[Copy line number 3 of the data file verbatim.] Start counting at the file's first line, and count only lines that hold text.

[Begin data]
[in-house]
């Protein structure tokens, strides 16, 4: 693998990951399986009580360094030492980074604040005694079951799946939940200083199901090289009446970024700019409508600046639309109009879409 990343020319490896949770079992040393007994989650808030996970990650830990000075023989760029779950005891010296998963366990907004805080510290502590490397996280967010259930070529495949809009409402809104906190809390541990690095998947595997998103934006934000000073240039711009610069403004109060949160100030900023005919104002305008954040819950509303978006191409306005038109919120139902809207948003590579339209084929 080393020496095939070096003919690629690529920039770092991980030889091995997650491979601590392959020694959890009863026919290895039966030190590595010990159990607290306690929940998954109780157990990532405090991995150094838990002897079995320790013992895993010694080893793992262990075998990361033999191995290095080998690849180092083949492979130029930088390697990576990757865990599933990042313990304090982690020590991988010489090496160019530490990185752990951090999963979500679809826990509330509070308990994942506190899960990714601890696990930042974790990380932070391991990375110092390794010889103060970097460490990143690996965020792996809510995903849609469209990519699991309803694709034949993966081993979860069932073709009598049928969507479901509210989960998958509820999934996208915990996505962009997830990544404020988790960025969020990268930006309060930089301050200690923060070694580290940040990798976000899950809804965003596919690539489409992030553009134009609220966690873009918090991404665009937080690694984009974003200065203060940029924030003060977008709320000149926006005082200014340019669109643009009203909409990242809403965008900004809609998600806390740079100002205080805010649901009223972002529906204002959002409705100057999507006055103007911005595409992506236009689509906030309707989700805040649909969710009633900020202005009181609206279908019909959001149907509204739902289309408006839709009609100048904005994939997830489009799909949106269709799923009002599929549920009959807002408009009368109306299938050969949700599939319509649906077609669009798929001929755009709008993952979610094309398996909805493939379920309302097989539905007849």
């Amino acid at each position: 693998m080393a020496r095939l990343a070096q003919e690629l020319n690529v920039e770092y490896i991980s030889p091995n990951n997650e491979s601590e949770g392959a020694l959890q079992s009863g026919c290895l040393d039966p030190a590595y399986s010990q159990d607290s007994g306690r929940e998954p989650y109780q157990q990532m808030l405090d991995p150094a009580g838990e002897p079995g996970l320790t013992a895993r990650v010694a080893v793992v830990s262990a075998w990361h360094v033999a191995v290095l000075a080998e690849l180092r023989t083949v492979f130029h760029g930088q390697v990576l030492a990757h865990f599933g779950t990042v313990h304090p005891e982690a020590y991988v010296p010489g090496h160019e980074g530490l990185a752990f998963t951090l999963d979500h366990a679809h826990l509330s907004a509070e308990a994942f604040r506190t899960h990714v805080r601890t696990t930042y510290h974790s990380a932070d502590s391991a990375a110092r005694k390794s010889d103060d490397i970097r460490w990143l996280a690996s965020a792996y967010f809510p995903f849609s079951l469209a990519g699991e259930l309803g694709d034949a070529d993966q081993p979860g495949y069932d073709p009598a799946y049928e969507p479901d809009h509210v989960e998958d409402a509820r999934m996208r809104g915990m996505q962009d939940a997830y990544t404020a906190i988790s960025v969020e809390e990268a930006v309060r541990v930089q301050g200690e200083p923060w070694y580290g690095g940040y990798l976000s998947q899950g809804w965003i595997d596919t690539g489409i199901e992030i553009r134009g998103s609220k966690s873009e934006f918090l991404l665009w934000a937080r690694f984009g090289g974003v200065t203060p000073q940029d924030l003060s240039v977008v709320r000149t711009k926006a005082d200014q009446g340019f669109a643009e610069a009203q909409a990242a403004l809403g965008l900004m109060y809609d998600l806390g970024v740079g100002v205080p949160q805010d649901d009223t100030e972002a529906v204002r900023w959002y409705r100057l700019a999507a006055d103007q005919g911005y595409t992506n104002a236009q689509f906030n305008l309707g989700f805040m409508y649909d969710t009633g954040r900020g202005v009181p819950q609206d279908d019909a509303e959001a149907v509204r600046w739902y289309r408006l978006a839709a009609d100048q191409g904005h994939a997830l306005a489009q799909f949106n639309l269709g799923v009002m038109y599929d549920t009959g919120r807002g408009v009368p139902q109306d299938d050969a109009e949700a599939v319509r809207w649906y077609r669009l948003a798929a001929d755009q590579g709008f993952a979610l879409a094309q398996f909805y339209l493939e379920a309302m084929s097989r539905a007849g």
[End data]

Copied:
């Amino acid at each position: 693998m080393a020496r095939l990343a070096q003919e690629l020319n690529v920039e770092y490896i991980s030889p091995n990951n997650e491979s601590e949770g392959a020694l959890q079992s009863g026919c290895l040393d039966p030190a590595y399986s010990q159990d607290s007994g306690r929940e998954p989650y109780q157990q990532m808030l405090d991995p150094a009580g838990e002897p079995g996970l320790t013992a895993r990650v010694a080893v793992v830990s262990a075998w990361h360094v033999a191995v290095l000075a080998e690849l180092r023989t083949v492979f130029h760029g930088q390697v990576l030492a990757h865990f599933g779950t990042v313990h304090p005891e982690a020590y991988v010296p010489g090496h160019e980074g530490l990185a752990f998963t951090l999963d979500h366990a679809h826990l509330s907004a509070e308990a994942f604040r506190t899960h990714v805080r601890t696990t930042y510290h974790s990380a932070d502590s391991a990375a110092r005694k390794s010889d103060d490397i970097r460490w990143l996280a690996s965020a792996y967010f809510p995903f849609s079951l469209a990519g699991e259930l309803g694709d034949a070529d993966q081993p979860g495949y069932d073709p009598a799946y049928e969507p479901d809009h509210v989960e998958d409402a509820r999934m996208r809104g915990m996505q962009d939940a997830y990544t404020a906190i988790s960025v969020e809390e990268a930006v309060r541990v930089q301050g200690e200083p923060w070694y580290g690095g940040y990798l976000s998947q899950g809804w965003i595997d596919t690539g489409i199901e992030i553009r134009g998103s609220k966690s873009e934006f918090l991404l665009w934000a937080r690694f984009g090289g974003v200065t203060p000073q940029d924030l003060s240039v977008v709320r000149t711009k926006a005082d200014q009446g340019f669109a643009e610069a009203q909409a990242a403004l809403g965008l900004m109060y809609d998600l806390g970024v740079g100002v205080p949160q805010d649901d009223t100030e972002a529906v204002r900023w959002y409705r100057l700019a999507a006055d103007q005919g911005y595409t992506n104002a236009q689509f906030n305008l309707g989700f805040m409508y649909d969710t009633g954040r900020g202005v009181p819950q609206d279908d019909a509303e959001a149907v509204r600046w739902y289309r408006l978006a839709a009609d100048q191409g904005h994939a997830l306005a489009q799909f949106n639309l269709g799923v009002m038109y599929d549920t009959g919120r807002g408009v009368p139902q109306d299938d050969a109009e949700a599939v319509r809207w649906y077609r669009l948003a798929a001929d755009q590579g709008f993952a979610l879409a094309q398996f909805y339209l493939e379920a309302m084929s097989r539905a007849g």